Australia’s life sciences property sector is gaining momentum, driven by a growing research and development industry and strong property fundamentals, according to Colliers’ Ian Sanders and Joanne Henderson.  

Sanders, the Head of Healthcare and Retirement Living, and Henderson, the National Director of Research, discussed investment trends, occupier demand, supply levels, and their outlooks for the life sciences sector on the Voice of Value podcast. 

The growth in the life sciences sector has created a growing and specialist real estate need. There are now many specialist buildings – mostly associated with hospitals or universities – and the size of the sector as an asset class is growing.  

Read an edited preview of the interview below or listen to the podcast on your preferred podcast platform here. 

What are the headwinds and tailwinds for the life sciences sector? 

Sanders: I think to understand the life sciences sector and the reason why people are very optimistic about it is because it’s structurally very sound. You can see that the government has spent on a recurrent basis $800 million to $1 billion each year in research and development, and that generally just grows year on year. There are other incentives and there are other initiatives across the country which add to that, but they always grow. Because of that, people can, in a sustainable sense, continue to invest and produce reasonably certain outcomes. So from a growth perspective, I think the tailwinds are a positive. From an asset class perspective, the life science sector is affected in the same way as other asset classes are in terms of cost to build, cost to serve interest rates, and so forth. But I have to say that relative to other asset classes, including health, which is pretty durable as well, life sciences holds up a lot better. And so while there are headwinds, they are lesser so than perhaps other asset classes. 

Henderson: Just to add to that, the life sciences asset class from a property perspective is really part of that alternative sectors that we’ve started to see a lot of interest from institutional investors over the last few years. So a lot of those alternative sectors are really attuned to the population growth story. And as we know, population growth in Australia in a global context is expected to outpace many advanced economies over the next 10 years. So we are looking at about 1.4% per annum over the next 10 years. Australia has a lot of net overseas migration and we’re continuing to get that skilled migration come into Australia. So I think that the population growth, which links to healthcare expenditure, is really underpinning the life sciences sector and part of that alternative sector asset class.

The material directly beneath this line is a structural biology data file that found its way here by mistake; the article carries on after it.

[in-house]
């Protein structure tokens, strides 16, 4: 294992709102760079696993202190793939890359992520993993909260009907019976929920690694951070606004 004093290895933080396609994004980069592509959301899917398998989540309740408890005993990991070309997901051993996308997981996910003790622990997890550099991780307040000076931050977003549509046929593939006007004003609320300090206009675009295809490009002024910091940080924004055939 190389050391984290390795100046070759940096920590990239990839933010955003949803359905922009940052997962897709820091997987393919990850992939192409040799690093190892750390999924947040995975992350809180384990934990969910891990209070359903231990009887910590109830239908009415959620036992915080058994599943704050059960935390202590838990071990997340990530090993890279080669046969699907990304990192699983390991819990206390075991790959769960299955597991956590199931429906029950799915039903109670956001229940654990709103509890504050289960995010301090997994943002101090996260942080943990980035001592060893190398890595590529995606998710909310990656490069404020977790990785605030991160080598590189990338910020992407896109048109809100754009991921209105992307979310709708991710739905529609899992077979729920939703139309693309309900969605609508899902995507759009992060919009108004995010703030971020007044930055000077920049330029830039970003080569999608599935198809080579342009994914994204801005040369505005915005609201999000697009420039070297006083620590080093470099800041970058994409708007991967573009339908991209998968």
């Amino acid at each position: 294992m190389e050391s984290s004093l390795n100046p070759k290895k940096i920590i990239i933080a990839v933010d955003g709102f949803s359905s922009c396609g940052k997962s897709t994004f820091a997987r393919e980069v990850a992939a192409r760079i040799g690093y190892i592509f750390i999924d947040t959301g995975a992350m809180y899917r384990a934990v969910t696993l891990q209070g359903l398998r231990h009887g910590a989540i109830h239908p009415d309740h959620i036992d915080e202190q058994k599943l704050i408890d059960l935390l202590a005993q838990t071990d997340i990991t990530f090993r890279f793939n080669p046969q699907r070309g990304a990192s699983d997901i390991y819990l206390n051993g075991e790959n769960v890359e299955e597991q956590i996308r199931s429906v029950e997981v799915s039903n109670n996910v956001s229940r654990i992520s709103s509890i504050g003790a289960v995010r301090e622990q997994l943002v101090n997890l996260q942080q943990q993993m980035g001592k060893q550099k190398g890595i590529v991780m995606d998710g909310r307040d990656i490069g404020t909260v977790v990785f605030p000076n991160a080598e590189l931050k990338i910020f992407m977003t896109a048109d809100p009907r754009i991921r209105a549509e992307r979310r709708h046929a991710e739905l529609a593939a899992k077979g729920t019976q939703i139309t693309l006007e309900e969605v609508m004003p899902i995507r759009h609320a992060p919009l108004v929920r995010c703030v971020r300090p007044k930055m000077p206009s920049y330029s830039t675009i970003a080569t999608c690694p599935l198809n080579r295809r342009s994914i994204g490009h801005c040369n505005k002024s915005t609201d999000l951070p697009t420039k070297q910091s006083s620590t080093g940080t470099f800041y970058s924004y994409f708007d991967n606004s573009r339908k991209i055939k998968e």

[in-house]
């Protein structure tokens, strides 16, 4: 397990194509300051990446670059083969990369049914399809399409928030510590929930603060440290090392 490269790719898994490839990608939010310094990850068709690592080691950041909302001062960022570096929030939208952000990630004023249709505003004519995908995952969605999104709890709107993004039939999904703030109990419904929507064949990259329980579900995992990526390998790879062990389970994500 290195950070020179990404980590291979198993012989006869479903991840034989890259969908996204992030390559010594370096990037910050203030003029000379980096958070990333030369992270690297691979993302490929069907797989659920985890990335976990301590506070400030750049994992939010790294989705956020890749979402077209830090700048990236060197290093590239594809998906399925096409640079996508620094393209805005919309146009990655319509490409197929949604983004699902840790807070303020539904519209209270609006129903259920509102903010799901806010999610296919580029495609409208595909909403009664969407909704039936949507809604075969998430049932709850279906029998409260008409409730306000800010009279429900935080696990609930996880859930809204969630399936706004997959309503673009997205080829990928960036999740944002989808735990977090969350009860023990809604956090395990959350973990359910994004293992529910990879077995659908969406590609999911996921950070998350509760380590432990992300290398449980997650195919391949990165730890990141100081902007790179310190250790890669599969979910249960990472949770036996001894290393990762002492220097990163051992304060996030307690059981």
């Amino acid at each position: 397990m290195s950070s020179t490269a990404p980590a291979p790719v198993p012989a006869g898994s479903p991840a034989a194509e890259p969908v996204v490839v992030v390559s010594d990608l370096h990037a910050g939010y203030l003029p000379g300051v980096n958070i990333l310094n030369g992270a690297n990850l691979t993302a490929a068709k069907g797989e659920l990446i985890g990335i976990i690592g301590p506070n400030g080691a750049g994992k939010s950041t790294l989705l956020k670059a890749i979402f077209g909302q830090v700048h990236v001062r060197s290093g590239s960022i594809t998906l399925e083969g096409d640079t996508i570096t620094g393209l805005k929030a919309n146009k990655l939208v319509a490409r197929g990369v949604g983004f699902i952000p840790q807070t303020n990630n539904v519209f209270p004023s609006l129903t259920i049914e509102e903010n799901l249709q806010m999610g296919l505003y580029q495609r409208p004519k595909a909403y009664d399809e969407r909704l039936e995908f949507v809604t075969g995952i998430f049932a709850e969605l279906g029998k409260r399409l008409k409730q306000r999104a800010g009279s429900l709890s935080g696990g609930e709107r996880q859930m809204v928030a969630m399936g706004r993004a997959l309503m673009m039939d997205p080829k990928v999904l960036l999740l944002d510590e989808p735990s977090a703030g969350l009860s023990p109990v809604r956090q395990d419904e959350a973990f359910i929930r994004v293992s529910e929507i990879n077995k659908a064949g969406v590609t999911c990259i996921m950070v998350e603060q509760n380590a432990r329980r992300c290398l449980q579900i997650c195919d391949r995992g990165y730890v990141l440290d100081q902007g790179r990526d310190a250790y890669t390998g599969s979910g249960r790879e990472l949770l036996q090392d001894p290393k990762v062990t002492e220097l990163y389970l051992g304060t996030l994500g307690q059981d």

Who is investing in life sciences and how is investor sentiment? 

Sanders: Well, I think in this cycle, and this is probably true of other asset classes, the best assets aren’t necessarily being sold because they’re being held on to. But we are generally in the phase of build and construct and there’s been several major projects announced in Sydney and Melbourne and elsewhere, and they continue to work through the cycle. Those centres are generally funded by the healthcare and infrastructure REITs. So the investment competition is very strong. Obviously from an agency perspective we get lots of approaches from inbound investors, Singaporeans and Southeast Asia, in particular. And so we’re always on watch for the opportunity to support their entrance into the market as well. 

Henderson: In terms of investor sentiment, we ran a Collier’s global investor intention survey at the end of last year that is still very applicable and we asked a whole range of questions around the core asset classes and where they were looking to invest. But one of the key things that came out of that report was a really big surge in respondents saying that they are looking at strategies in alternative asset classes. So that’s not just life sciences but that covers a lot of living sectors, data centres etc. Life sciences was actually one of the largest increases from 2021 to 2022, where it went from 12% to 44%. So investors are saying that they’re looking more closely and more seriously at life sciences in general. This is from a global perspective and Australia is up there in terms of global capital and cross-border capital coming from different global markets. So if you put the two together, I think that a lot of global capital over the next 12 to 24 months will really be looking to Australia and looking to the life sciences sector for that growth potential since we are in sort of early stages compared to places like the US and some places in Europe as well. So there’s a lot of growth potential, which is what investors are currently looking for. 


Listen to the full podcast here ⬇️

 The Voice of Value is a podcast series about Australia’s property industry. Powered by the Australian Property Institute, this series features in-depth conversations with Australia’s property leaders about their careers and passions, as well deep dives into different property markets.